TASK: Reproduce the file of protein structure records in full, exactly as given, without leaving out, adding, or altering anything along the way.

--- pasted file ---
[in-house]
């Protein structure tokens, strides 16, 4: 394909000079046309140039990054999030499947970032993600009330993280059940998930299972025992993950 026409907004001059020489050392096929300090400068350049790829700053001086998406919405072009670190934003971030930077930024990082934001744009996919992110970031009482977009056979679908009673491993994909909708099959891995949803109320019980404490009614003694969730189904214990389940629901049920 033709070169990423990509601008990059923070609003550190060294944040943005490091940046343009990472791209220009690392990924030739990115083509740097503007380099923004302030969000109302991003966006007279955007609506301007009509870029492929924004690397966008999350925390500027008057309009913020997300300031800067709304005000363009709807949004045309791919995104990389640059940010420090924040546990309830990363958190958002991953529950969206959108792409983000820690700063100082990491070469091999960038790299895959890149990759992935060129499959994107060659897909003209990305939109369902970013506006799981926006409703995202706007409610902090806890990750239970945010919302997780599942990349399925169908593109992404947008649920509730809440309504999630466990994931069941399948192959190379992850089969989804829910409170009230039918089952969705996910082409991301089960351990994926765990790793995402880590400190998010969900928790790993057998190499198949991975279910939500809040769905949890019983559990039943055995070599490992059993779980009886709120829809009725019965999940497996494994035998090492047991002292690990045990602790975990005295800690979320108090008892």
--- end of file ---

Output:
[in-house]
């Protein structure tokens, strides 16, 4: 394909000079046309140039990054999030499947970032993600009330993280059940998930299972025992993950 026409907004001059020489050392096929300090400068350049790829700053001086998406919405072009670190934003971030930077930024990082934001744009996919992110970031009482977009056979679908009673491993994909909708099959891995949803109320019980404490009614003694969730189904214990389940629901049920 033709070169990423990509601008990059923070609003550190060294944040943005490091940046343009990472791209220009690392990924030739990115083509740097503007380099923004302030969000109302991003966006007279955007609506301007009509870029492929924004690397966008999350925390500027008057309009913020997300300031800067709304005000363009709807949004045309791919995104990389640059940010420090924040546990309830990363958190958002991953529950969206959108792409983000820690700063100082990491070469091999960038790299895959890149990759992935060129499959994107060659897909003209990305939109369902970013506006799981926006409703995202706007409610902090806890990750239970945010919302997780599942990349399925169908593109992404947008649920509730809440309504999630466990994931069941399948192959190379992850089969989804829910409170009230039918089952969705996910082409991301089960351990994926765990790793995402880590400190998010969900928790790993057998190499198949991975279910939500809040769905949890019983559990039943055995070599490992059993779980009886709120829809009725019965999940497996494994035998090492047991002292690990045990602790975990005295800690979320108090008892």